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Plans for refurbished Roslyn Country Club include pools, food court, playground

North Hempstead Supervisor Judi Bosworth answers questions on

North Hempstead Supervisor Judi Bosworth answers questions on Nov. 6, 2014 about a proposal for the renovation and reopening of the shuttered Roslyn Country Club. Credit: Danielle Finkelstein

The $14.2 million renovation of the long-shuttered Roslyn Country Club is to include a large pool area, food court, playground and basketball court, under a plan unveiled by Town of North Hempstead officials.

Roslyn Heights residents have been mostly receptive to the proposal that turns the club into a special park district.

"It'll be like nothing that's ever been there before," Town Supervisor Judi Bosworth said of the new facility.

Under the proposal, the town would purchase the 7.2-acre club for $2 million. The renovation work would be funded with a $12.2 million bond, on which residents would pay debt service.

The redevelopment is to include new and refurbished amenities such as a modern main pool with general swim, lap and plunge areas, a white-water slide with two plumes, a wading pool with spray features, decorative concrete decking, a food court, basketball court, playground area and new fencing.

For the first time, the country club would have a dedicated clubhouse, with a bath house, locker rooms, family restrooms, office, storage and multipurpose community space. Work would begin sometime next year and be completed by 2017, officials said.

Howard Weitzman, financial consultant for the town, explained during two meetings in recent days that the estimated median annual amount residents would pay is $1,320. Nonresidents who live in other areas of North Hempstead would be charged an undetermined fee to join.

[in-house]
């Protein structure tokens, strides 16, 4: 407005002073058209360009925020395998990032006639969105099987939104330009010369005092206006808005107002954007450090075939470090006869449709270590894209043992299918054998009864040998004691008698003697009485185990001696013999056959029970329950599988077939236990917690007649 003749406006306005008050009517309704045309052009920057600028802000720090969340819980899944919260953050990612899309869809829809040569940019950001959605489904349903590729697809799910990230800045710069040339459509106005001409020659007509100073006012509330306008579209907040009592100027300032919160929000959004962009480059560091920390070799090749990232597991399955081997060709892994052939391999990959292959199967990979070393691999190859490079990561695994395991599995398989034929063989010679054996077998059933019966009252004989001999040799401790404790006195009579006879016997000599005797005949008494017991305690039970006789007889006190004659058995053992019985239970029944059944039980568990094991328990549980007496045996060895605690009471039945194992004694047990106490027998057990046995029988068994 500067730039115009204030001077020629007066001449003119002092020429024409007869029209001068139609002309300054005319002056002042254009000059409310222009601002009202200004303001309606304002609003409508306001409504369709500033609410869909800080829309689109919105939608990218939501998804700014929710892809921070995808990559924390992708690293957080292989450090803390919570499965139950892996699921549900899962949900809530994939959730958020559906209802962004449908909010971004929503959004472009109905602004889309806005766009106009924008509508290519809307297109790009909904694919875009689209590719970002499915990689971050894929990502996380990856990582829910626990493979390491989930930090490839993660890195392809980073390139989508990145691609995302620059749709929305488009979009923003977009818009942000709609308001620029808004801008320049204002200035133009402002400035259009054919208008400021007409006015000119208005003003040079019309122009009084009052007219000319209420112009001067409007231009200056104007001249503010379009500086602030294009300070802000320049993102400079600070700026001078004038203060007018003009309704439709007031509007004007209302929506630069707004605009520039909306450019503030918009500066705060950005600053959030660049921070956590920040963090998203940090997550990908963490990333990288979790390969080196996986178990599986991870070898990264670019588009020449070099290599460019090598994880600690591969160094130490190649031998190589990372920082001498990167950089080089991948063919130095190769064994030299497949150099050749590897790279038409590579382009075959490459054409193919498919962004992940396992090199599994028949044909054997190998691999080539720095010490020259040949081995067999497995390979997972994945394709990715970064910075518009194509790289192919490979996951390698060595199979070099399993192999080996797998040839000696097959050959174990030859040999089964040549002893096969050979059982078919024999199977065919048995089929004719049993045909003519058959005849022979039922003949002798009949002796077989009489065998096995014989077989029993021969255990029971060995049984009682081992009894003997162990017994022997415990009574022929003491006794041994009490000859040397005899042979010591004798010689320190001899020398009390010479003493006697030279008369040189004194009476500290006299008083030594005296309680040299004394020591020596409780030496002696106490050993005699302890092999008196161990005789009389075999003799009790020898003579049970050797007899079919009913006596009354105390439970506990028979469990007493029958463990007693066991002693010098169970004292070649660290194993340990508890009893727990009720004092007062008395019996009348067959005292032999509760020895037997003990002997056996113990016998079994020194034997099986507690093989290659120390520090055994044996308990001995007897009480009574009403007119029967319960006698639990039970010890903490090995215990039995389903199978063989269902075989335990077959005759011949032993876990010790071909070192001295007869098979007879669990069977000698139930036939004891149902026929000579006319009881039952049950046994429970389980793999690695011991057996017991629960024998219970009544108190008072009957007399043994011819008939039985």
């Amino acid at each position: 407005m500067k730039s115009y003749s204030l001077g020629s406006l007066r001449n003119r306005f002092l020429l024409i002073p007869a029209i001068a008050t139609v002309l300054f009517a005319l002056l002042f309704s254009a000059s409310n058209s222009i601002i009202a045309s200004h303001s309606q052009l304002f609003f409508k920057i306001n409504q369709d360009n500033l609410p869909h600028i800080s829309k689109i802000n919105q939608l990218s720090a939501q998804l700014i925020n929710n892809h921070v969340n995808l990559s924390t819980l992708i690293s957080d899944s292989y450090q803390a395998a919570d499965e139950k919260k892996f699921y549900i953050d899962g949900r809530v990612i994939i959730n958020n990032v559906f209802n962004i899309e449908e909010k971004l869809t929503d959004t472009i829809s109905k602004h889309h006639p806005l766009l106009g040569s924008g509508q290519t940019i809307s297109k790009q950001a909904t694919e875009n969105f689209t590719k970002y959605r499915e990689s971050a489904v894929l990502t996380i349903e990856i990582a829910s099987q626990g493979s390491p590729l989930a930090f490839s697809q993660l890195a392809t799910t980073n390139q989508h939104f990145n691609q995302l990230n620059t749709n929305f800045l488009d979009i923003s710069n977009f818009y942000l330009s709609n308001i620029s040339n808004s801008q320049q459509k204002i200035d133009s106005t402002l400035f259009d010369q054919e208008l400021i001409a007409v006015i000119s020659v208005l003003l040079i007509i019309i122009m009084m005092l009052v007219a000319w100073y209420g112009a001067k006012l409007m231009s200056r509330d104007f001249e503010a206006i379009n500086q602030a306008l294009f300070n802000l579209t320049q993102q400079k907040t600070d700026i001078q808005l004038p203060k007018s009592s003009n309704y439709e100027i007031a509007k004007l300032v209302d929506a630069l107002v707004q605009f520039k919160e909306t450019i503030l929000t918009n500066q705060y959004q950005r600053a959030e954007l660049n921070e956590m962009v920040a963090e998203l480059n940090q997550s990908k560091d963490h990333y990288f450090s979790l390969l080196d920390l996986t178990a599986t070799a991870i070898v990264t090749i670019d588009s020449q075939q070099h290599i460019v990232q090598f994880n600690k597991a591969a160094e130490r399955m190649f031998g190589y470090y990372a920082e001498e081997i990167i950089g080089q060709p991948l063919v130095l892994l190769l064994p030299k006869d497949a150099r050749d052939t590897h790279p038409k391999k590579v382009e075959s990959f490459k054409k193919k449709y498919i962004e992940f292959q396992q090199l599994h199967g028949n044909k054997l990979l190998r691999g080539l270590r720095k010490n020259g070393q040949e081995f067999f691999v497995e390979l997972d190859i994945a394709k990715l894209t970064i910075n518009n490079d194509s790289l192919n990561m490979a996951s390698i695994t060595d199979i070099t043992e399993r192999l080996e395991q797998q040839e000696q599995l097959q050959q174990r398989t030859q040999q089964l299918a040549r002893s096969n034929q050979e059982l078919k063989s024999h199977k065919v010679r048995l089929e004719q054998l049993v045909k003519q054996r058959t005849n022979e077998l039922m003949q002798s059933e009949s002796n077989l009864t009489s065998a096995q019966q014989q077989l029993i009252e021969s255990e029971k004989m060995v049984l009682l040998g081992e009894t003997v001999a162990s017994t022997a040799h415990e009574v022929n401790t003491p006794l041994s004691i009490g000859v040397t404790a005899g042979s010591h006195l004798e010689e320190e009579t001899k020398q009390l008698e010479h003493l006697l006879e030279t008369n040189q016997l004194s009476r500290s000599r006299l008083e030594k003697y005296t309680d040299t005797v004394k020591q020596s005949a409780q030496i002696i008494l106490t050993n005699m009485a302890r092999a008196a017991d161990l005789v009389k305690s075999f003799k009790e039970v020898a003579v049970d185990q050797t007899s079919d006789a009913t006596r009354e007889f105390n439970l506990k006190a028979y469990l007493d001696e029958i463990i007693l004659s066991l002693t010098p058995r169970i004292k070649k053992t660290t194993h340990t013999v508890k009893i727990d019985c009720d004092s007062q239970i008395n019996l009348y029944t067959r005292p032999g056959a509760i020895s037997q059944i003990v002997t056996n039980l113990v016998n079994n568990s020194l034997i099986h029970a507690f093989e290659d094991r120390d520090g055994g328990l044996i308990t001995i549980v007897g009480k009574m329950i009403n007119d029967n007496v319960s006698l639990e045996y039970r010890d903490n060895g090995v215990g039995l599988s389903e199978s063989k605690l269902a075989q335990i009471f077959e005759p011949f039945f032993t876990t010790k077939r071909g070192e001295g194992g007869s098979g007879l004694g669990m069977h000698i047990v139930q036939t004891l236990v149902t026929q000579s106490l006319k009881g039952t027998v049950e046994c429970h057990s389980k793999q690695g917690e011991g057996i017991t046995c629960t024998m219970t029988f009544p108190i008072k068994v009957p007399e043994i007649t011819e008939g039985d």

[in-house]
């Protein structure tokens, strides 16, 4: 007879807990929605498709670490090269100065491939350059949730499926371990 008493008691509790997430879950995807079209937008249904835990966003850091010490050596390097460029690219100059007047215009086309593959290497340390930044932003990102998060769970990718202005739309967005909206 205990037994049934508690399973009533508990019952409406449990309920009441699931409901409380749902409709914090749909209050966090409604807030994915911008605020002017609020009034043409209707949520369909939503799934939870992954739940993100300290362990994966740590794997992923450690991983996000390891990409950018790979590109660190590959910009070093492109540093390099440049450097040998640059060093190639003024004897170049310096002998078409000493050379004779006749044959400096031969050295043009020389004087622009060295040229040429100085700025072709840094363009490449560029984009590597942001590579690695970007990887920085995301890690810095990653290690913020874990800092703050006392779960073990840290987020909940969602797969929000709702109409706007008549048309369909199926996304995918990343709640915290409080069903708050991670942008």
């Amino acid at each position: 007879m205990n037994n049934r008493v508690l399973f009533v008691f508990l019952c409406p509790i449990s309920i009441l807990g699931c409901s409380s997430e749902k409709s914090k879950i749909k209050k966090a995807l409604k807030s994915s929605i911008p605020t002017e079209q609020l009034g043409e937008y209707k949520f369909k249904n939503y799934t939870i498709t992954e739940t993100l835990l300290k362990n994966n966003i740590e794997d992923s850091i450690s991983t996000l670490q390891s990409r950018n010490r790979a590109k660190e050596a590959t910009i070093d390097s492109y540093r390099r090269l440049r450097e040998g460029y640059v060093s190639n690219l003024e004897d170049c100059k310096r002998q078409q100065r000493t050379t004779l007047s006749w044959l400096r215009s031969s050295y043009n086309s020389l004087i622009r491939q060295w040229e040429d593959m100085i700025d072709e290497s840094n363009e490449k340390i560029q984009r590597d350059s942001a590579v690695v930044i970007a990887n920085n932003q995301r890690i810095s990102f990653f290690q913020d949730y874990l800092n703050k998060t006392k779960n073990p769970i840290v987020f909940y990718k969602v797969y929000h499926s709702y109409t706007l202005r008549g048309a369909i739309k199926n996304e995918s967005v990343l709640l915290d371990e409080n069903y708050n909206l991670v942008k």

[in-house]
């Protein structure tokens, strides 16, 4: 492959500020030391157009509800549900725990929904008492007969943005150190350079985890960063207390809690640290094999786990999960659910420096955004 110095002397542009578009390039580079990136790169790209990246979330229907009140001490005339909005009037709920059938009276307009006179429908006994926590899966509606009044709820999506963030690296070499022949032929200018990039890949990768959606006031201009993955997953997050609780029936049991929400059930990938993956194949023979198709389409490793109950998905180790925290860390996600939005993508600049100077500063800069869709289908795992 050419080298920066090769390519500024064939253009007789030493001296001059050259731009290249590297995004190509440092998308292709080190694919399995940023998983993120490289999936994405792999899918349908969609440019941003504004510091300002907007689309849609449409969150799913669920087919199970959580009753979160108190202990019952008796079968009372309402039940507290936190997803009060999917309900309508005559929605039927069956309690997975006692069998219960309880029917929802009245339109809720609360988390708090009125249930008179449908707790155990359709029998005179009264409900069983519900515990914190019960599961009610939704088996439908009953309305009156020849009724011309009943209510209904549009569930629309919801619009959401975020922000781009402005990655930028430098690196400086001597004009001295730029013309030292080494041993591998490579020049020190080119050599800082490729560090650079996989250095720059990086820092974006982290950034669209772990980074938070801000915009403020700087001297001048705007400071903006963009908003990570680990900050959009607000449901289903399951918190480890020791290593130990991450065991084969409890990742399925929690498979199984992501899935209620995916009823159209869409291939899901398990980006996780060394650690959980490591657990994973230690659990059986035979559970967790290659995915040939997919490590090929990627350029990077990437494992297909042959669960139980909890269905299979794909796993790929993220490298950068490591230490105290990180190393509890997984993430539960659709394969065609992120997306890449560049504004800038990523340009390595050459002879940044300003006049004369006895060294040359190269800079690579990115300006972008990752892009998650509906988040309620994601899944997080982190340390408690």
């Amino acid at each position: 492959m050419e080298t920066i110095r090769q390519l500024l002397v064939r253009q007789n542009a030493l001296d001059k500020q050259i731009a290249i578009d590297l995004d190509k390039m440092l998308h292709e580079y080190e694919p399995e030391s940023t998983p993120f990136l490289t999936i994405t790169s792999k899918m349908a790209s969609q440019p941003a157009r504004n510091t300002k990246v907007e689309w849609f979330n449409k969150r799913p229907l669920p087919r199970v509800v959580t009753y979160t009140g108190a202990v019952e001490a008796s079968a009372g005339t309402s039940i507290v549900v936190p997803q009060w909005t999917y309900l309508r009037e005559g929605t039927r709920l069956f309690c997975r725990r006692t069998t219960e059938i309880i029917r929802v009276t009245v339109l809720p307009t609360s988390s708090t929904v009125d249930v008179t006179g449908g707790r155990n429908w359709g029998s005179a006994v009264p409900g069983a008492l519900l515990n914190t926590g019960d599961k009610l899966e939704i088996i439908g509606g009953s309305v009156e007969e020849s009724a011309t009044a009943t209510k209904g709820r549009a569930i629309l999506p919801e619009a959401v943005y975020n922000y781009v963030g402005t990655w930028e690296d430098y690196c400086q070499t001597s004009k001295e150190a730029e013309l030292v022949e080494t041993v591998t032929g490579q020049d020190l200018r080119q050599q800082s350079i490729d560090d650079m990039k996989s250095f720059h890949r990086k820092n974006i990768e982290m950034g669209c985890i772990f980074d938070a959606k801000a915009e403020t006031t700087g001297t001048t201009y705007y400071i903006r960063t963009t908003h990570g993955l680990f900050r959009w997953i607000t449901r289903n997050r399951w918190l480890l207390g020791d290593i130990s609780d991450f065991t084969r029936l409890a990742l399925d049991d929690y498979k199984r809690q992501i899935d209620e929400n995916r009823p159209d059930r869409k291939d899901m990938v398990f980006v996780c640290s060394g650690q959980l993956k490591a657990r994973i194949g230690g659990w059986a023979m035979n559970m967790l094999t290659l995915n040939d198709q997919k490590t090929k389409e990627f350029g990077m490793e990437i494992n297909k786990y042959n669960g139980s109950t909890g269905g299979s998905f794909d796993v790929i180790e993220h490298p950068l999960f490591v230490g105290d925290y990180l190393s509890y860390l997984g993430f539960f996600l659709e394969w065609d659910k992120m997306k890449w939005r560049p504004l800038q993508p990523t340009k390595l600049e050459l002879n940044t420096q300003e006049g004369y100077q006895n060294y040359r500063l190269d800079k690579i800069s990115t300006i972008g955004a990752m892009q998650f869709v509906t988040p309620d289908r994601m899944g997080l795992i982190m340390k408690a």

About 150 residents attended a meeting Thursday, most in support of the plan, hosted by North Hempstead officials and officers of the local civic association at The Wheatley School in Old Westbury. Another 50 attended Sunday's meeting, again with most largely supporting the plan.

The country club, built in the 1950s, was closed eight years ago after Manouchehr Malekan, owner of the holding company that owns the property, sued residents to extinguish easement rights that have been in place since 1959. The easements granted residents access to a pool and tennis courts for a $100 annual fee.

After losing the lawsuit, Malekan closed the country club, and about 400 residents countersued him and the holding company over being denied access. Actions against Malekan, but not the company, have been dismissed.

Todd Zarin, president of the Roslyn Country Club Civic Association, said all but two residents seem ready to drop their lawsuits to regain access.

Town Attorney Elizabeth Botwin said in an interview that the "lawsuits won't stand in the way" of the sale.

Reached by phone Friday, David Jaroslawicz, whose Manhattan law firm represents Malekan, said the town can buy the club but it must assume responsibility for costs associated with remaining lawsuits.

"As long as they agree to indemnify us," Jaroslawicz said.

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